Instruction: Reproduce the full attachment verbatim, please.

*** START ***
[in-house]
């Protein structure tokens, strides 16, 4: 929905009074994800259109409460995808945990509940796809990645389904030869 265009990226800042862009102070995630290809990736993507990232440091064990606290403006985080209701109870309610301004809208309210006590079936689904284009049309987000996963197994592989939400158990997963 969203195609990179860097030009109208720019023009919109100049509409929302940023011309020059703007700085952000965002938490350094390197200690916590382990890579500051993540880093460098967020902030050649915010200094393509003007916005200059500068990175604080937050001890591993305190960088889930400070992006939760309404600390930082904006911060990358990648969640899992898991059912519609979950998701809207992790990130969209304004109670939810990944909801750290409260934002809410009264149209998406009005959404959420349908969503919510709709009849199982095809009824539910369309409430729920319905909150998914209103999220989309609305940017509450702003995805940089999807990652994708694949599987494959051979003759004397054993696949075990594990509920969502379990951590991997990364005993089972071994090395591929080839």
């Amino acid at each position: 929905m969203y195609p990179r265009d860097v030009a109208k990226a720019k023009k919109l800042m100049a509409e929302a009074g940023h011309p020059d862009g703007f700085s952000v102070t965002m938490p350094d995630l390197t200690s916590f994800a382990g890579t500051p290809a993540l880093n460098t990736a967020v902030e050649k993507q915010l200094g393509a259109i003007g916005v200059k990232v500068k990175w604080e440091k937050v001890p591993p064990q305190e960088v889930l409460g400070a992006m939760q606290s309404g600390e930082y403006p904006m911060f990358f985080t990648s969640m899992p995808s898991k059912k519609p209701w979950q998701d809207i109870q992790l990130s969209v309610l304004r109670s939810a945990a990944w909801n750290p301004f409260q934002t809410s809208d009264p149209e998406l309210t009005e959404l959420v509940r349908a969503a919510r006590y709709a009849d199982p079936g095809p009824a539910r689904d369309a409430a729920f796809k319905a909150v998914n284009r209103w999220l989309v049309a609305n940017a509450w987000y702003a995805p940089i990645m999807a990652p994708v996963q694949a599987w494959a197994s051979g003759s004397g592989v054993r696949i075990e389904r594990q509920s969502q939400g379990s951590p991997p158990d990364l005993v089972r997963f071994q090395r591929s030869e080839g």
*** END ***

[in-house]
């Protein structure tokens, strides 16, 4: 929905009074994800259109409460995808945990509940796809990645389904030869 265009990226800042862009102070995630290809990736993507990232440091064990606290403006985080209701109870309610301004809208309210006590079936689904284009049309987000996963197994592989939400158990997963 969203195609990179860097030009109208720019023009919109100049509409929302940023011309020059703007700085952000965002938490350094390197200690916590382990890579500051993540880093460098967020902030050649915010200094393509003007916005200059500068990175604080937050001890591993305190960088889930400070992006939760309404600390930082904006911060990358990648969640899992898991059912519609979950998701809207992790990130969209304004109670939810990944909801750290409260934002809410009264149209998406009005959404959420349908969503919510709709009849199982095809009824539910369309409430729920319905909150998914209103999220989309609305940017509450702003995805940089999807990652994708694949599987494959051979003759004397054993696949075990594990509920969502379990951590991997990364005993089972071994090395591929080839």
């Amino acid at each position: 929905m969203y195609p990179r265009d860097v030009a109208k990226a720019k023009k919109l800042m100049a509409e929302a009074g940023h011309p020059d862009g703007f700085s952000v102070t965002m938490p350094d995630l390197t200690s916590f994800a382990g890579t500051p290809a993540l880093n460098t990736a967020v902030e050649k993507q915010l200094g393509a259109i003007g916005v200059k990232v500068k990175w604080e440091k937050v001890p591993p064990q305190e960088v889930l409460g400070a992006m939760q606290s309404g600390e930082y403006p904006m911060f990358f985080t990648s969640m899992p995808s898991k059912k519609p209701w979950q998701d809207i109870q992790l990130s969209v309610l304004r109670s939810a945990a990944w909801n750290p301004f409260q934002t809410s809208d009264p149209e998406l309210t009005e959404l959420v509940r349908a969503a919510r006590y709709a009849d199982p079936g095809p009824a539910r689904d369309a409430a729920f796809k319905a909150v998914n284009r209103w999220l989309v049309a609305n940017a509450w987000y702003a995805p940089i990645m999807a990652p994708v996963q694949a599987w494959a197994s051979g003759s004397g592989v054993r696949i075990e389904r594990q509920s969502q939400g379990s951590p991997p158990d990364l005993v089972r997963f071994q090395r591929s030869e080839g």